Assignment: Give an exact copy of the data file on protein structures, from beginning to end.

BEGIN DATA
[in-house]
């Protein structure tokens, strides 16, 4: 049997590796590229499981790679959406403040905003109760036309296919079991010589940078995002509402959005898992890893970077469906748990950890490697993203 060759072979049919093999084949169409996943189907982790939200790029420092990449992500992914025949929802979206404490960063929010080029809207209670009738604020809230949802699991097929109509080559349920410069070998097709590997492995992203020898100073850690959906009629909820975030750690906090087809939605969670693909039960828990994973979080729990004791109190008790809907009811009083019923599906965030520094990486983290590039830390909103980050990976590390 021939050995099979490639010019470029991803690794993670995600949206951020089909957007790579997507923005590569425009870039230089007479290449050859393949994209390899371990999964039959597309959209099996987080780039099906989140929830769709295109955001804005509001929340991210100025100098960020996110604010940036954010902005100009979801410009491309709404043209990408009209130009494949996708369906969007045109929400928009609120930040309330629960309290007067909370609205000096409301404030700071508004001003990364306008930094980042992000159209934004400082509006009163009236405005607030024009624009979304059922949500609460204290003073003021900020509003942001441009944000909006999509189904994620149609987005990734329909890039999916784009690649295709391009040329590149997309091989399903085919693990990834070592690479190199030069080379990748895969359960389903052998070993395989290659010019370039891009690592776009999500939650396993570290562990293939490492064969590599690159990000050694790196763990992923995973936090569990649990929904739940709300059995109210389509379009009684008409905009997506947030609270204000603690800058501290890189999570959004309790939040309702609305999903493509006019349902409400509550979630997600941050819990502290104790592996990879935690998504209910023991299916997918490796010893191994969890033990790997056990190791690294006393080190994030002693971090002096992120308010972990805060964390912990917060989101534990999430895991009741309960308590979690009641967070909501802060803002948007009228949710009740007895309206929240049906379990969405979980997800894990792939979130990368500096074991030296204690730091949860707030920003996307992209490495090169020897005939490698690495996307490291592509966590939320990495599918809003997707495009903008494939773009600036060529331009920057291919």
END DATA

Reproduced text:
[in-house]
């Protein structure tokens, strides 16, 4: 049997590796590229499981790679959406403040905003109760036309296919079991010589940078995002509402959005898992890893970077469906748990950890490697993203 060759072979049919093999084949169409996943189907982790939200790029420092990449992500992914025949929802979206404490960063929010080029809207209670009738604020809230949802699991097929109509080559349920410069070998097709590997492995992203020898100073850690959906009629909820975030750690906090087809939605969670693909039960828990994973979080729990004791109190008790809907009811009083019923599906965030520094990486983290590039830390909103980050990976590390 021939050995099979490639010019470029991803690794993670995600949206951020089909957007790579997507923005590569425009870039230089007479290449050859393949994209390899371990999964039959597309959209099996987080780039099906989140929830769709295109955001804005509001929340991210100025100098960020996110604010940036954010902005100009979801410009491309709404043209990408009209130009494949996708369906969007045109929400928009609120930040309330629960309290007067909370609205000096409301404030700071508004001003990364306008930094980042992000159209934004400082509006009163009236405005607030024009624009979304059922949500609460204290003073003021900020509003942001441009944000909006999509189904994620149609987005990734329909890039999916784009690649295709391009040329590149997309091989399903085919693990990834070592690479190199030069080379990748895969359960389903052998070993395989290659010019370039891009690592776009999500939650396993570290562990293939490492064969590599690159990000050694790196763990992923995973936090569990649990929904739940709300059995109210389509379009009684008409905009997506947030609270204000603690800058501290890189999570959004309790939040309702609305999903493509006019349902409400509550979630997600941050819990502290104790592996990879935690998504209910023991299916997918490796010893191994969890033990790997056990190791690294006393080190994030002693971090002096992120308010972990805060964390912990917060989101534990999430895991009741309960308590979690009641967070909501802060803002948007009228949710009740007895309206929240049906379990969405979980997800894990792939979130990368500096074991030296204690730091949860707030920003996307992209490495090169020897005939490698690495996307490291592509966590939320990495599918809003997707495009903008494939773009600036060529331009920057291919």